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Russian gas is also continuing to flow into Europe, in spite of the war – its route, too, crosses Ukrainian territory. In May, Naftogaz, the Ukrainian state-owned pipeline operator, refused to continue transporting Russian gas across the occupied Luhansk region, telling Gazprom to redirect its gas deliveries to a different pipeline. Then Gazprom refused to comply, and instead cut its gas exports by a third, precisely the share that had traveled across the Luhansk region.

In early September, Naftogaz launched an international arbitration case against Gazprom, arguing that Gazprom wasn’t making full or timely payments for gas transit. Gazprom, in turn, retorted that it wouldn’t pay for services it didn’t receive, threatening Naftogaz with Russian sanctions that would cancel all of Russia’s obligations.

When Ukraine did not drop its case, Gazprom announced that it was ready to reduce gas transit across Ukraine even further, alleging that Kyiv was keeping some of the Russian gas en route to Moldova. The Ukrainian side denied this squarely. In the end, Gazprom did not reduce the transit volume, since (according to Gazprom itself) Moldova paid for the very same gas that had been supposedly “withheld” by Ukraine.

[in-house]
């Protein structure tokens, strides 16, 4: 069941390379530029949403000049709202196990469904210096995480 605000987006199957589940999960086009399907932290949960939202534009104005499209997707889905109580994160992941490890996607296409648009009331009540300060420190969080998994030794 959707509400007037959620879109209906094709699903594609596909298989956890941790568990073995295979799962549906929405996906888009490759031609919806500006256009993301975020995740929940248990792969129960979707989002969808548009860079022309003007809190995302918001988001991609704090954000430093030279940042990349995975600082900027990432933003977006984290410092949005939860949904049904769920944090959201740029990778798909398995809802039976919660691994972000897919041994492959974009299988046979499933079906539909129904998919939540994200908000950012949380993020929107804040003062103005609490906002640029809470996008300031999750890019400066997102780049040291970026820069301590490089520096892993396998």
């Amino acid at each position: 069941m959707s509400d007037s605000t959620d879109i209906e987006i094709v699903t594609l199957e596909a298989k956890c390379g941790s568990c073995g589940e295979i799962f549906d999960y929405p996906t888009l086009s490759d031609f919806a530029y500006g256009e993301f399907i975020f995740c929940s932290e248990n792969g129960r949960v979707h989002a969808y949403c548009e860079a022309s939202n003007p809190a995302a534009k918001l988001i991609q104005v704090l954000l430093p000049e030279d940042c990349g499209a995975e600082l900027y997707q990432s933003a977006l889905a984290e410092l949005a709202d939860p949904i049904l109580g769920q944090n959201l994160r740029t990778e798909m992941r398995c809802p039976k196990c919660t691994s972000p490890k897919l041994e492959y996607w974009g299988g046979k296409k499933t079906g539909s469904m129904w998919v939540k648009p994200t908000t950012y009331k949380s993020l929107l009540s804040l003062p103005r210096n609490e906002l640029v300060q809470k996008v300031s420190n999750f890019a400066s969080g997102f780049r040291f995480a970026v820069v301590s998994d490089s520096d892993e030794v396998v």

All the same, since last summer, Moscow has been reducing its gas exports to the EU. As a result, Russia’s share in total European gas imports dropped from 40 percent to just nine.

On November 27, Petro Kotin, director of the Ukrainian state energy company Energoatom, said that Russian troops at the Zaporizhzhia NPP seemed to be getting ready to leave: “I have the impression that they’re packing their bags and looting everything they can find,” he said.